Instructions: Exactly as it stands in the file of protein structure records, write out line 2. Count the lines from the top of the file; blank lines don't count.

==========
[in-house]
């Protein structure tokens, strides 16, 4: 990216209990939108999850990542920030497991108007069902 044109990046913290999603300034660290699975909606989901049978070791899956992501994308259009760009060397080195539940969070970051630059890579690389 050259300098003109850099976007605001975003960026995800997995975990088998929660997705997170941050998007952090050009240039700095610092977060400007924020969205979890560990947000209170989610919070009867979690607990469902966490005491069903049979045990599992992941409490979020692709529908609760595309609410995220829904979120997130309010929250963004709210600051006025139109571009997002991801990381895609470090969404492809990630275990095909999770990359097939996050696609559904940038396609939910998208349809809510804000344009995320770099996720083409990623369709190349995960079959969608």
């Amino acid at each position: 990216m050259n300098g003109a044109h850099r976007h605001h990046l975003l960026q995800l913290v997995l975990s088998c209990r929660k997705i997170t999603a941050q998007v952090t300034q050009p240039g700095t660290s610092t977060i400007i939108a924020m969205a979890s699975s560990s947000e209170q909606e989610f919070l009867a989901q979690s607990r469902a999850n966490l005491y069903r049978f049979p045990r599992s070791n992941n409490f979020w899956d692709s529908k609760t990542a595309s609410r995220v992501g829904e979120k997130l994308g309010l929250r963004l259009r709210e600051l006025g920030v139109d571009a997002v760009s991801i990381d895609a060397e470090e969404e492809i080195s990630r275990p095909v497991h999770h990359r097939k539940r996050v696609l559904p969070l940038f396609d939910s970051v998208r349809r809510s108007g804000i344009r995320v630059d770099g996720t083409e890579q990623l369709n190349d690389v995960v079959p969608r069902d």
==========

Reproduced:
């Protein structure tokens, strides 16, 4: 990216209990939108999850990542920030497991108007069902 044109990046913290999603300034660290699975909606989901049978070791899956992501994308259009760009060397080195539940969070970051630059890579690389 050259300098003109850099976007605001975003960026995800997995975990088998929660997705997170941050998007952090050009240039700095610092977060400007924020969205979890560990947000209170989610919070009867979690607990469902966490005491069903049979045990599992992941409490979020692709529908609760595309609410995220829904979120997130309010929250963004709210600051006025139109571009997002991801990381895609470090969404492809990630275990095909999770990359097939996050696609559904940038396609939910998208349809809510804000344009995320770099996720083409990623369709190349995960079959969608």